The new campaign comes after a report by the government’s Climate Change Committee (CCC) which revealed that the UK’s net zero by 2050 target gives only a “greater than 50%” chance of averting climate catastrophe. Their most recent report released in June recommends preparing for a 2-4 degree increase in global temperatures.
A four-degree increase would cause massive food and water shortages, irreversible loss of biodiversity and ecosystems and the inundation of coastal towns.
“We can’t wait until 2050 to reach net zero,” Ms Lucas said. “We will have long missed the moment by then if we are to limit the global average temperature rise to 1.5C. That has to be the goal and is a welcome focus of this Bill.”
The CCC is set to broaden its reporting to include all of the UK’s emissions from 2033, incorporating those caused internationally by the country in the production and transportation of goods and services.
Campaigners have said that “we cannot wait until 2033 as this is almost half of our emissions completely unaccounted for. Secondly, we need more than reporting, we need the government to step up and put this into emergency action”.
Currently, 46 per cent of total UK emissions are emitted overseas. The Bill would require these emissions to be included immediately in an emergency measures strategy.
If total emissions are included and the potential use of speculative carbon-capture technology is removed, the true picture of the climate crisis is revealed and the need to act long before 2050 becomes vital.
The CEE Bill also seeks to address one of the notable weaknesses in the 2008 Climate Change Act: The complete overlooking of ecological breakdown.
“The climate and ecological emergencies are two sides of the same coin,” said Dr Charlie Gardner, an interdisciplinary conservation scientist at Kent University and a contributor to the Bill.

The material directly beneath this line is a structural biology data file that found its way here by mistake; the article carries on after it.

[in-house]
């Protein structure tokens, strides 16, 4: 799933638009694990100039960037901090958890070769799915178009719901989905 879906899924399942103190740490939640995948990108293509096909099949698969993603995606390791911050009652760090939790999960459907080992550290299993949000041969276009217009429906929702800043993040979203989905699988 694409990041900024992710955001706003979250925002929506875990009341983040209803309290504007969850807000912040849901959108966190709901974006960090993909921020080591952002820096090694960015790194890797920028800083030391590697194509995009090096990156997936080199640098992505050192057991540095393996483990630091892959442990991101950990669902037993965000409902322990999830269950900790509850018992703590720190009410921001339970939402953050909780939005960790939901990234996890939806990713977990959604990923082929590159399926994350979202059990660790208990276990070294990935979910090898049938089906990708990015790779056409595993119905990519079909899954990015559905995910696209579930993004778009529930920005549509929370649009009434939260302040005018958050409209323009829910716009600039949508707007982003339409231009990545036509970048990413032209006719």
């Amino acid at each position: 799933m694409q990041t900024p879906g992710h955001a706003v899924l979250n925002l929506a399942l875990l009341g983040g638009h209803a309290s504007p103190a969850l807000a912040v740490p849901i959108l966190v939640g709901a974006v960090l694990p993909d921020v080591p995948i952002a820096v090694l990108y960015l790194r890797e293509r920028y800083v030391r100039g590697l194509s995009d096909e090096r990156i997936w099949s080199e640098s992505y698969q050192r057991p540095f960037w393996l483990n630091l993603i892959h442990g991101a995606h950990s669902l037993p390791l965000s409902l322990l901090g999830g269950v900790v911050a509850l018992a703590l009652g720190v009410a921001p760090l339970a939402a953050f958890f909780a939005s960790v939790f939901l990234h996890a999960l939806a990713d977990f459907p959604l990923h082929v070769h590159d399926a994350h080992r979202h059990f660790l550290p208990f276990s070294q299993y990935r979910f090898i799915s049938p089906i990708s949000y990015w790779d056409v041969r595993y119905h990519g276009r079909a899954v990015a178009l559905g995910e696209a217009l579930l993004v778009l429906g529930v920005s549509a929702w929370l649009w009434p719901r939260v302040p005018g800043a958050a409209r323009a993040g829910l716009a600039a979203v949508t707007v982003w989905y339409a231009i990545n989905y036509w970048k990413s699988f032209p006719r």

“We can’t solve one without addressing the other. We have little hope of saving species or ecosystems if we aren’t able to slow planetary heating, but we also can’t address the climate without protecting and restoring nature. So it’s a real problem that nature and climate are always treated separately in policy.”
A survey by Opinium found 48 per cent of the public agree that the government should respond “with the same urgency to climate change as it has with Covid-19” and that the desire for more radical Green policies is high.
The campaign is seeking to bring together individuals and groups around the UK in support of this “game-changing” Bill which Dr Gardner says is exactly “what we need”.
The UK is the host of the next UN climate change conference – or COP26 – which has been delayed until November 2021 due to the coronavirus pandemic. Campaigners say that passing the Bill would set an unprecedented example that the UK is a world leader in fighting the climate crisis.
“It’s fantastic to see nature and climate addressed synergistically in this Bill,” said Dr Gardner. “This is absolutely the kind of joined-up policy we need if we are to avoid a future defined by droughts, floods, food shortages and the continued destruction of the places we love.”